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Sichuan power crunch sparks calls for rethink of coal in China's energy mix

Soaring temperatures and drought cripple hydropower stations

Wind power is highly reliant on weather conditions, and its intermittent nature poses challenges to China's electricity grid.

As much of China continues to bake under the worst heat wave in at least 60 years, a drought is drying up reservoirs and crippling hydropower stations in southwestern Sichuan province, the largest producer of the renewable energy, causing a power crunch and sparking calls for a rethink of the black sheep in the nation's energy mix: coal.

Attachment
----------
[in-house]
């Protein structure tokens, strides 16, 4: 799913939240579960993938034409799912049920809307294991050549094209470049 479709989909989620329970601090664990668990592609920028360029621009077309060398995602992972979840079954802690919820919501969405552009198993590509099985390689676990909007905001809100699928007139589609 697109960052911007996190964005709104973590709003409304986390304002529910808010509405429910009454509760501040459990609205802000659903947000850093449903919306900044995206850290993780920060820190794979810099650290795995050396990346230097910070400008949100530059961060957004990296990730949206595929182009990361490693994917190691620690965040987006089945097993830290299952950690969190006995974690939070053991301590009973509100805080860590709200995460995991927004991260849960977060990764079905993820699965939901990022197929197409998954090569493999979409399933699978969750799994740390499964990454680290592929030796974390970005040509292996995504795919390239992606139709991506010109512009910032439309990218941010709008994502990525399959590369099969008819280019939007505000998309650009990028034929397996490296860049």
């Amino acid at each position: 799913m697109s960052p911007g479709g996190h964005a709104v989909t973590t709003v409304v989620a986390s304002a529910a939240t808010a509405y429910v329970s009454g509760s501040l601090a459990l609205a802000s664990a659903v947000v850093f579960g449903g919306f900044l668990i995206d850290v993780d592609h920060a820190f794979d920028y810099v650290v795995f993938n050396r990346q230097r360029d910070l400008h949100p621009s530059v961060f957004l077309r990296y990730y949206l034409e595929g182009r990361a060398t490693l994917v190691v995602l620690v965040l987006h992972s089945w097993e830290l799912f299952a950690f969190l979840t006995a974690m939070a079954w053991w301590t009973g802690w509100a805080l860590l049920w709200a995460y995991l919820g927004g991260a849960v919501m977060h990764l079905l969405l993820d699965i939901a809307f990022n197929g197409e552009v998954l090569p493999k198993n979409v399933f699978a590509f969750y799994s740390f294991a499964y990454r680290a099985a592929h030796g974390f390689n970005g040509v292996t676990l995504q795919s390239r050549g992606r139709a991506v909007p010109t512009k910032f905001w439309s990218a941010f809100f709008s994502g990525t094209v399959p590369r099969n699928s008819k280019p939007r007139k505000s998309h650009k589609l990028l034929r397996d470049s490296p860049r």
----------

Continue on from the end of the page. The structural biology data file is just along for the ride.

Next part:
With less than 40% of average annual rainfall flowing into the upstream Yangtze River watershed so far this year, the province's hydropower reservoirs have dropped to half their normal levels since the start of August, slashing generating capacity by more than 50%. This has forced electricity cuts to businesses and households across the province of 84 million people, with far-reaching consequences.

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